© Copyright is held by the author(s) of each working paper; no part of this publication may be republished, reprinted or reproduced in any form without permission of the paper’s author(s).


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Safety issues of migration have come to the fore in the public and academic discourse in recent years. People seek irregular means of passage in their effort to migrate overseas. As a result, their lives are at put at risk. Female migrants are more vulnerable than their male counterparts in unsafe migration conditions. This paper tries to understand the perception of migrants about their own migration experiences. About 94 female migrants were selected based on snow ball and convenient sampling from two destinations: Thailand and Malaysia. The study shows that most of the respondents underwent (pre-migration, enroute, post-migration) extremely dangerous and unsafe experiences. Gross human rights violation by travel agencies, brokers and employers as well were revealed. Safe migration entails a series of policies, programs, and initiatives which focus on all aspects of migration- from education of potential migrants in the home countries to policies which protect migrants while in transit, to the protection of human rights in holding centers, and proper border control and policing. Safe migration requires the participation of all countries involved in the migration process in creating more opportunities for safe migration by empowering and educating people on migration options and by creating policies that protect human rights.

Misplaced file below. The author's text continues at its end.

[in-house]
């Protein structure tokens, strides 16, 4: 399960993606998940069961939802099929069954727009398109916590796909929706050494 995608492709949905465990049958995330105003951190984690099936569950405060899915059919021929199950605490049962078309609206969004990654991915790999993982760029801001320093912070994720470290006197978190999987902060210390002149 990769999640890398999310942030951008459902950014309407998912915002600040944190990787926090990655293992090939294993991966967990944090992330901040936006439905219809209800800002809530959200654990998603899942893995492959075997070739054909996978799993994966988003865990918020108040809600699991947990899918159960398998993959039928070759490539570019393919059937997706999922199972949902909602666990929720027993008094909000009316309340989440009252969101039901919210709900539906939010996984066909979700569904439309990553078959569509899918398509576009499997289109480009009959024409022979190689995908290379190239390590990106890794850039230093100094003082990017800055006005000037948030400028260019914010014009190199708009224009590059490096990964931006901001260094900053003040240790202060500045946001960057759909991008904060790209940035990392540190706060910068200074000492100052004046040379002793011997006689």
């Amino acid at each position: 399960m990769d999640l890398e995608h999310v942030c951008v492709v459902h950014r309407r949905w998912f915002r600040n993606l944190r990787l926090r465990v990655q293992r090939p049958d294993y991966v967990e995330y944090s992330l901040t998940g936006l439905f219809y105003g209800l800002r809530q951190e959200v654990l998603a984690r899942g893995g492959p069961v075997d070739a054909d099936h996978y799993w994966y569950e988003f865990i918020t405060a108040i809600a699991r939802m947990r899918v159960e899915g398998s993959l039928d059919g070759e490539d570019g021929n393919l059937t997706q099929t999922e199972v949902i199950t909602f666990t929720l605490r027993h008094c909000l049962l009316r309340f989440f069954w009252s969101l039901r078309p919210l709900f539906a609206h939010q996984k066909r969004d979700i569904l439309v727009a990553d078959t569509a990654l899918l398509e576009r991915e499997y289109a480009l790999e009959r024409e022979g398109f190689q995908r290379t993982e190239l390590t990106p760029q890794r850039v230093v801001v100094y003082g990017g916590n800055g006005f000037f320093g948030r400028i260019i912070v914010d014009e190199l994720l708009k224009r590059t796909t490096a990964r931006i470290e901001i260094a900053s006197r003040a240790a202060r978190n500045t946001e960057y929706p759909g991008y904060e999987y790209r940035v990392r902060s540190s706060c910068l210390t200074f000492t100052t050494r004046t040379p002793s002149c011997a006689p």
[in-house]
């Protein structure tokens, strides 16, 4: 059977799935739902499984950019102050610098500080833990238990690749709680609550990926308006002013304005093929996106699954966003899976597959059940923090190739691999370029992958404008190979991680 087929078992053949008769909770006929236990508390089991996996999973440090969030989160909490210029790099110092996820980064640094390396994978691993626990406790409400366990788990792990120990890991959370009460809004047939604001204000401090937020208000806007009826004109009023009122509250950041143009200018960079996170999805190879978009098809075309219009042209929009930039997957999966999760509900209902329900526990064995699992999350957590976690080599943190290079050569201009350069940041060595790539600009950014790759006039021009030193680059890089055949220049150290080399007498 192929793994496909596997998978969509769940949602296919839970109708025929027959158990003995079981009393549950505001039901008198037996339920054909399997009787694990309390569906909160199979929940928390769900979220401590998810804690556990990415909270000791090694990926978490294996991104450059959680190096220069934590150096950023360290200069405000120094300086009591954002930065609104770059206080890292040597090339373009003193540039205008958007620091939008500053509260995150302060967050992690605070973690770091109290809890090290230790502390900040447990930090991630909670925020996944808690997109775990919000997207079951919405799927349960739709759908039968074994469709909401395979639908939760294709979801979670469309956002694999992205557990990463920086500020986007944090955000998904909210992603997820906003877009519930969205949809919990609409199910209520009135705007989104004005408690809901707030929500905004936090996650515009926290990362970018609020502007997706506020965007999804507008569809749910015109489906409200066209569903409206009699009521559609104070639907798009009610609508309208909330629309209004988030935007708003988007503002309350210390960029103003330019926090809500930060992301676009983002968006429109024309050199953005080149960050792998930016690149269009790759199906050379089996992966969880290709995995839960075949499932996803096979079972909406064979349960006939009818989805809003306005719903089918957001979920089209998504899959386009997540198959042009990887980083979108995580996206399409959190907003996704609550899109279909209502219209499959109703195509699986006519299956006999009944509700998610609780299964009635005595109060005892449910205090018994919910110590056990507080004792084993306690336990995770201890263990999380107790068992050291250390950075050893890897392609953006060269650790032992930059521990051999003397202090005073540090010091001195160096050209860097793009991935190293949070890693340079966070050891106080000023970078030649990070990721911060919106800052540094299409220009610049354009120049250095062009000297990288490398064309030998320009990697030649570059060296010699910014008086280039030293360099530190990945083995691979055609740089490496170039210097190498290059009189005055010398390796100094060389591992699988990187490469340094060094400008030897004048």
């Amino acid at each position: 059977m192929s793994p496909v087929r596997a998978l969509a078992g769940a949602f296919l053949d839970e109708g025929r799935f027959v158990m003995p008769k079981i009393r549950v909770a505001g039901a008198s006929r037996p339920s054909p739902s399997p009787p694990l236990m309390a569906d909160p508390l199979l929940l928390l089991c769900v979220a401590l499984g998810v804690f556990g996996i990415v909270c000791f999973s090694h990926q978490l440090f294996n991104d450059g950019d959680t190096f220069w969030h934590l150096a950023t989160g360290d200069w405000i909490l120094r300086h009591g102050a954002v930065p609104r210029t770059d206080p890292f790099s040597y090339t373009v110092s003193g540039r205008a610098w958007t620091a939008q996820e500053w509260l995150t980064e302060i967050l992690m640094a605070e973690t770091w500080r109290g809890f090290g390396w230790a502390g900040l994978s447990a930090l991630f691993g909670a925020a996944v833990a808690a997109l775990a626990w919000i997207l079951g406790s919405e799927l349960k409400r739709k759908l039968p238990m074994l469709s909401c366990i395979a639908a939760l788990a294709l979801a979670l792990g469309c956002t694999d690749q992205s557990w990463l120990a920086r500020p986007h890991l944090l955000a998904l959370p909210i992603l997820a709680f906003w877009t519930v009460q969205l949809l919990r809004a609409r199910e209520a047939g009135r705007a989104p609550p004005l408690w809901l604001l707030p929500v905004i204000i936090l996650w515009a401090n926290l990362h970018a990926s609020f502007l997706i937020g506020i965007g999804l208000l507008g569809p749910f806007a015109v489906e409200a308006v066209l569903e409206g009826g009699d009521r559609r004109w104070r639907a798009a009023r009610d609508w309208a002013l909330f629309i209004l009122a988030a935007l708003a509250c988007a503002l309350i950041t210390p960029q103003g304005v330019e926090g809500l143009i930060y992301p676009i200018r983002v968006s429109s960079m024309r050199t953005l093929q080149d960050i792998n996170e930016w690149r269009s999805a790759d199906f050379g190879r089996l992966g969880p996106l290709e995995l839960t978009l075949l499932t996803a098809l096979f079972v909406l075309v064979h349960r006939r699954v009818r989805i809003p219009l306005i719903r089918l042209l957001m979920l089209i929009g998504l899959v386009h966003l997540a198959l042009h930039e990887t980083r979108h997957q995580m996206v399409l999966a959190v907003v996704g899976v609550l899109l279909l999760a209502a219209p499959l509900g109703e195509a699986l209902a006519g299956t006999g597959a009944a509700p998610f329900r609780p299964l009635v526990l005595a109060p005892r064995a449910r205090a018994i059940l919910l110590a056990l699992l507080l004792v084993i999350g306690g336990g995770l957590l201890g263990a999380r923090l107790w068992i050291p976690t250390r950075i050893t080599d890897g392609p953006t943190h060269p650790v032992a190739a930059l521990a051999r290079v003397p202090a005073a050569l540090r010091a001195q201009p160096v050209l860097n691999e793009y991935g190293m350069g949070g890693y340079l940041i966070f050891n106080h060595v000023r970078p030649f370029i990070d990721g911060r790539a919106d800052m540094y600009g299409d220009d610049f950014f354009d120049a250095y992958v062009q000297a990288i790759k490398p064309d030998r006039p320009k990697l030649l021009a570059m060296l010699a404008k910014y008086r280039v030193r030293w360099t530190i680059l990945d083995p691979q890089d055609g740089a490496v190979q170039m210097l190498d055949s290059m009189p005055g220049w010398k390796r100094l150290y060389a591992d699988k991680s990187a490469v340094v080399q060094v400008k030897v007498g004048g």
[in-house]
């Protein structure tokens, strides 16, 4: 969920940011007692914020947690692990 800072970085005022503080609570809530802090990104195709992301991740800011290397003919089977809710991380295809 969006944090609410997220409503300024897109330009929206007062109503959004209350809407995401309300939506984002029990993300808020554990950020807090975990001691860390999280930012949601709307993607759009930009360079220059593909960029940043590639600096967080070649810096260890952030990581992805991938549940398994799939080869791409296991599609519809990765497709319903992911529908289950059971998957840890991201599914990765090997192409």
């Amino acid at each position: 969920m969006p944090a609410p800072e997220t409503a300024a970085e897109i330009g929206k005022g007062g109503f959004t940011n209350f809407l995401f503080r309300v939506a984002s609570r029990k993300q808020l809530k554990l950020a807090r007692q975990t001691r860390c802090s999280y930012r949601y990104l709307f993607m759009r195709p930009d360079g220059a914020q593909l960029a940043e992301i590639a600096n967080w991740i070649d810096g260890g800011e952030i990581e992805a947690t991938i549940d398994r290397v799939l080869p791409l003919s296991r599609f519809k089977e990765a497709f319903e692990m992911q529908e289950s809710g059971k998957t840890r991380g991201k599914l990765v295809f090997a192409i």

Key words: Human rights, safe migration, trafficking, Southeast Asia

3 List of IAS Working Papers

1. King, Victor T., Culture and Identity: Some Borneo Comparisons. Working Paper No. 1 Gadong: Institute of Asian Studies, Universiti Brunei Darussalam 2012.

2. Evers, Hans-Dieter and Solvay Gerke, Local Knowledge and the Digital Divide: Focus on Southeast Asia.

Working Paper No. 2. Gadong: Institute of Asian Studies, Universiti Brunei Darussalam 2012.

3. King, Victor T., Borneo and Beyond: Reflections on Borneo Studies, Anthropology and the Social Sciences.

Working Paper No. 3. Gadong: Institute of Asian Studies, Universiti Brunei Darussalam 2013.

4. King, Victor T., UNESCO in Southeast Asia: World Heritage Sites in Comparative Perspective. Working Paper No. 4. Gadong: Institute of Asian Studies, Universiti Brunei Darussalam 2013.

5. Purwaningrum, Farah, Knowledge Transfer Within an Industrial Cluster in the Jakarta Metropolitan Area.

Working Paper No. 5. Gadong: Institute of Asian Studies, Universiti Brunei Darussalam 2013.

6. Evers, Hans-Dieter, Ndah, Anthony Banyouko & Yahya, Liyana, Epistemic Landscape Atlas of Brunei Darussalam. Working Paper No. 6. Gadong: Institute of Asian Studies, Universiti Brunei Darussalam 2013.